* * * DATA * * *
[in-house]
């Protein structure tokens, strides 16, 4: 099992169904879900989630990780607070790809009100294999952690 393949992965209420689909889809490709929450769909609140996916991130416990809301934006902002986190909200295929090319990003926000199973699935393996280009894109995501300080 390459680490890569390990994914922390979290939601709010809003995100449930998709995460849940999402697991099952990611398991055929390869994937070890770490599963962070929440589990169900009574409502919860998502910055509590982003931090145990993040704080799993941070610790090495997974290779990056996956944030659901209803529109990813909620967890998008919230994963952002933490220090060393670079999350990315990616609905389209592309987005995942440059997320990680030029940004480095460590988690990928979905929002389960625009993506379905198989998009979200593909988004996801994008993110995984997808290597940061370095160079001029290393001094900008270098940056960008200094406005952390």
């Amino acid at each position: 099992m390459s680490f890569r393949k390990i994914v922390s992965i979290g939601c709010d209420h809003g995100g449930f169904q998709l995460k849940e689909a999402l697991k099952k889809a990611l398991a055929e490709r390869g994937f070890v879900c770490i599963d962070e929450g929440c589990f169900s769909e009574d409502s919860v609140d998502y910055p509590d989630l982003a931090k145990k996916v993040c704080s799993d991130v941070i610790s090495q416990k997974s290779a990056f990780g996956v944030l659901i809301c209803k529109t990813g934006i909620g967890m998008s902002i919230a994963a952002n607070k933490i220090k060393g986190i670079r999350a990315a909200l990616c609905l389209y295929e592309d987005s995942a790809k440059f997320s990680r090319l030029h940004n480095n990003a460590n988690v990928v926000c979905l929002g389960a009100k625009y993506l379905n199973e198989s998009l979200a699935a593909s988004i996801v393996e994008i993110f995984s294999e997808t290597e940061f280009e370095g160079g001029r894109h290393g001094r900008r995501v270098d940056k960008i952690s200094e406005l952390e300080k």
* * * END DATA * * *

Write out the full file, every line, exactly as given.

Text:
[in-house]
């Protein structure tokens, strides 16, 4: 099992169904879900989630990780607070790809009100294999952690 393949992965209420689909889809490709929450769909609140996916991130416990809301934006902002986190909200295929090319990003926000199973699935393996280009894109995501300080 390459680490890569390990994914922390979290939601709010809003995100449930998709995460849940999402697991099952990611398991055929390869994937070890770490599963962070929440589990169900009574409502919860998502910055509590982003931090145990993040704080799993941070610790090495997974290779990056996956944030659901209803529109990813909620967890998008919230994963952002933490220090060393670079999350990315990616609905389209592309987005995942440059997320990680030029940004480095460590988690990928979905929002389960625009993506379905198989998009979200593909988004996801994008993110995984997808290597940061370095160079001029290393001094900008270098940056960008200094406005952390």
């Amino acid at each position: 099992m390459s680490f890569r393949k390990i994914v922390s992965i979290g939601c709010d209420h809003g995100g449930f169904q998709l995460k849940e689909a999402l697991k099952k889809a990611l398991a055929e490709r390869g994937f070890v879900c770490i599963d962070e929450g929440c589990f169900s769909e009574d409502s919860v609140d998502y910055p509590d989630l982003a931090k145990k996916v993040c704080s799993d991130v941070i610790s090495q416990k997974s290779a990056f990780g996956v944030l659901i809301c209803k529109t990813g934006i909620g967890m998008s902002i919230a994963a952002n607070k933490i220090k060393g986190i670079r999350a990315a909200l990616c609905l389209y295929e592309d987005s995942a790809k440059f997320s990680r090319l030029h940004n480095n990003a460590n988690v990928v926000c979905l929002g389960a009100k625009y993506l379905n199973e198989s998009l979200a699935a593909s988004i996801v393996e994008i993110f995984s294999e997808t290597e940061f280009e370095g160079g001029r894109h290393g001094r900008r995501v270098d940056k960008i952690s200094e406005l952390e300080k």